Comparison of the spectral parameters
We averaged the spectral parameters in the time interval 100-1000, βmean= -1.87.
If we vary the spectral parameter in the indicated circular region (-2.0,-1.5)
contemporaneously with the fit parameters of the W07 model we found that the best fit
sets of parameters are the ones with the value of βmean.
Rescaling of the spectrum
In this case we have perfect coverage of the data allowing for a good determination
of the end time of the plateau emission
Gamma-Ray Bursts in Kyoto, 11-15
November 2013
GRB 080916C: most powerful GRB ever recorded Photometric redshift
z=4.35±0.15 (Greiner et al. 2009)
Fp → −6.59, alp → 3.66, Tp → 1.50, tp → 0,
Fa → −7.76, ala → 2.60, Ta → 2.44, ta → 0
 2 power law: 3.71 P =6.03×10-6  2 plateau: 2.43, P=0.0036
In these two cases the probability is less then 5%, so the plateau doesn’t respect the
null hypothesis.
Gamma-Ray Bursts in Kyoto, 11-15
November 2013
GRB 090902B: Spectroscopic redshift of z=1.822 based on observations of the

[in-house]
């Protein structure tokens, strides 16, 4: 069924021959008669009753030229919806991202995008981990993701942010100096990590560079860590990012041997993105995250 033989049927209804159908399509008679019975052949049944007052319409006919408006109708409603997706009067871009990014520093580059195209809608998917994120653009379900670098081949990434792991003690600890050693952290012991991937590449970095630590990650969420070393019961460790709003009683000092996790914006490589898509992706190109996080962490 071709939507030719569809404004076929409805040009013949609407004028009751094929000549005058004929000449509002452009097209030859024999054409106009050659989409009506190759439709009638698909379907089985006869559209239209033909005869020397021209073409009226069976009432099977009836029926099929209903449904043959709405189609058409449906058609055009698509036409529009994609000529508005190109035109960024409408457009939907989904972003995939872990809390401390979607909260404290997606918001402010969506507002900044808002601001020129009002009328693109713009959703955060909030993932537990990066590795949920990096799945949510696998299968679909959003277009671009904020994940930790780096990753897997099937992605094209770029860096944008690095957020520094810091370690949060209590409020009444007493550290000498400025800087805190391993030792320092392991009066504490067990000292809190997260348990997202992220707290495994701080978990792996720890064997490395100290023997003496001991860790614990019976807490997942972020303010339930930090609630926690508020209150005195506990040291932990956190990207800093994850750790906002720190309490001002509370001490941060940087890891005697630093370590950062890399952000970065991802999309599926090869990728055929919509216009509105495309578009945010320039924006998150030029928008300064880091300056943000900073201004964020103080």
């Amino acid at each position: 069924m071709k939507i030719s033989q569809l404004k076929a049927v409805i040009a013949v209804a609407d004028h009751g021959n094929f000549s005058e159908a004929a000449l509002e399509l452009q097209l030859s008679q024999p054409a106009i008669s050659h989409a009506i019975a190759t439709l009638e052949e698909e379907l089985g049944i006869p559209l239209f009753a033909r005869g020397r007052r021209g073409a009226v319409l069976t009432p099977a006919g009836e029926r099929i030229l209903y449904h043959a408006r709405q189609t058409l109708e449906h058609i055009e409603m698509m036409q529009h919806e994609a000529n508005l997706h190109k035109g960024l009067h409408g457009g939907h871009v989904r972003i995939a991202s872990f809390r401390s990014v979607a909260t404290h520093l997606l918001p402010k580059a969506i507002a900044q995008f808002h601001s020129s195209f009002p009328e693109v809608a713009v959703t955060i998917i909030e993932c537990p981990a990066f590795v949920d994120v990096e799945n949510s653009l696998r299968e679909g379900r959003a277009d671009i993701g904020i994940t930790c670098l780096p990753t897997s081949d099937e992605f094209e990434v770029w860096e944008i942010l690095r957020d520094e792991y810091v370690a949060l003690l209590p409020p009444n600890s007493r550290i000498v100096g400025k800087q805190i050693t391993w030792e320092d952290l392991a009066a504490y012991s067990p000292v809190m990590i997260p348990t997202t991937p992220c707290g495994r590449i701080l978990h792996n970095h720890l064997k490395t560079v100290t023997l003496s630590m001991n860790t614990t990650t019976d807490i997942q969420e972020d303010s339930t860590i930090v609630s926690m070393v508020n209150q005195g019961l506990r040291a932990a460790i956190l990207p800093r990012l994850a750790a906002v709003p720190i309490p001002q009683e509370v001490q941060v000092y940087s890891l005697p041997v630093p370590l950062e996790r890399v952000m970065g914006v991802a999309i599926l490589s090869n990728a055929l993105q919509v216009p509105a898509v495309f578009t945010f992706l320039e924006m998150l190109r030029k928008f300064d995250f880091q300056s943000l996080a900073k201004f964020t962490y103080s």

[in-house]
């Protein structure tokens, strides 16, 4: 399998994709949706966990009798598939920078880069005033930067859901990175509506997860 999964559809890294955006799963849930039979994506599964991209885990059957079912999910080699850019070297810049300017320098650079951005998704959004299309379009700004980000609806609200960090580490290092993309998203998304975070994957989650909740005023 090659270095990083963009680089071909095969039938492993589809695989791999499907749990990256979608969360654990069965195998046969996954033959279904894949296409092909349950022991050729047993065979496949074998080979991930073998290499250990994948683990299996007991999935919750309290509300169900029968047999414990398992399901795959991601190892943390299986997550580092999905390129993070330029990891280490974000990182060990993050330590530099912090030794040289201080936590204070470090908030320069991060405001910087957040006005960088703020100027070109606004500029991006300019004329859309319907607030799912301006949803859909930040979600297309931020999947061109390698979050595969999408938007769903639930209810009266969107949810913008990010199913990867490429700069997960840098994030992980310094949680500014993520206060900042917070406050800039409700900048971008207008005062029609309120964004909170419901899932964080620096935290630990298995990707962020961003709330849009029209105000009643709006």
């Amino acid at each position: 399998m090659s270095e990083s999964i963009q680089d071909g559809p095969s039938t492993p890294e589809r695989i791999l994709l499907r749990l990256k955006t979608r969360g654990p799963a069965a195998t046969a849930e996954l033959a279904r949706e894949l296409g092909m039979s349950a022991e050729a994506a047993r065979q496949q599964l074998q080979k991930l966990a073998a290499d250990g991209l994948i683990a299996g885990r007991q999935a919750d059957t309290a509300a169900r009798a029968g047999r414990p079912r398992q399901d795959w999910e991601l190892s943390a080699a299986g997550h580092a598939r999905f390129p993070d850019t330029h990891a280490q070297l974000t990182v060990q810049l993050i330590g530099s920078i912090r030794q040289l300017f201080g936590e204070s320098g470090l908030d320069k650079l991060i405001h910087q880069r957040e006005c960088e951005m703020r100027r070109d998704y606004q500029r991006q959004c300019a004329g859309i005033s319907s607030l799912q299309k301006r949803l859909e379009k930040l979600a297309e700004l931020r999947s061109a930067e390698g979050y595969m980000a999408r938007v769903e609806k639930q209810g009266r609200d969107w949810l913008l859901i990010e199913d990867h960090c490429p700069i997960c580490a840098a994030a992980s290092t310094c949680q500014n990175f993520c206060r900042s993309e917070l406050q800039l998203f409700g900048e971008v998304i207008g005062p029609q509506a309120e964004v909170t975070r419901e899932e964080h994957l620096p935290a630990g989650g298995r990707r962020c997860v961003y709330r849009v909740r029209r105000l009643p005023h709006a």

optical afterglow using the GMOS spectrograph mounted on the Gemini South
 2 plateau: 1.53 P=0.14  2 power law: 2.82 P=0.00019
In this case the plateau model is favored both by  2 and by the null
Gamma-Ray Bursts in Kyoto, 11-15
November 2013
GRB 090926A: spectroscopic redshift of z = 2.1062
(Malesani et al. 2009).
plateau:  2 =1.87 P=0.06; power law:  2 =4.05 P=1.03×10-6
the plateau model is favored both by and by  2 the null hypothesis
Gamma-Ray Bursts in Kyoto, 11-15
November 2013
From the analysis of the bursts we have computed the
values of the temporal index, α, and combining them
with the spectral index β we compute the closure
relation, α = (3β − 1)/2, for the plateau phase.
We show in which cases the closure relationship are
fulfilled. When they are fulfilled there is compatibility
with the external shock scenario.
GRB name
α = (3β − 1)/2
GRB 090926
GRB 090902B
GRB 090510
GRB 080916C
While GRB 090902B is compatible with the explanation of Kumar & Duran 2010,
GRB 080916C and GRB 090510 show that the closure relations are not fulfilled.
Gamma-Ray Bursts in Kyoto, 11-15
November 2013
Conclusion: Luminosity-Time relations
for high energy GRBs
Even as the paucity of the data
restrains us from drawing any
definite conclusion we note similar
fitted slopes for L-T correlation,
but with different normalizations.
L-T correlation seems not to depend
on particular energy range:
a physical scaling for GRB afterglows
both in X-rays and in γ-rays.
Normalizations: log a=52.17 in X-rays and 53.40 in γ-rays
Gamma-Ray Bursts in Kyoto, 11-15
November 2013

similar documents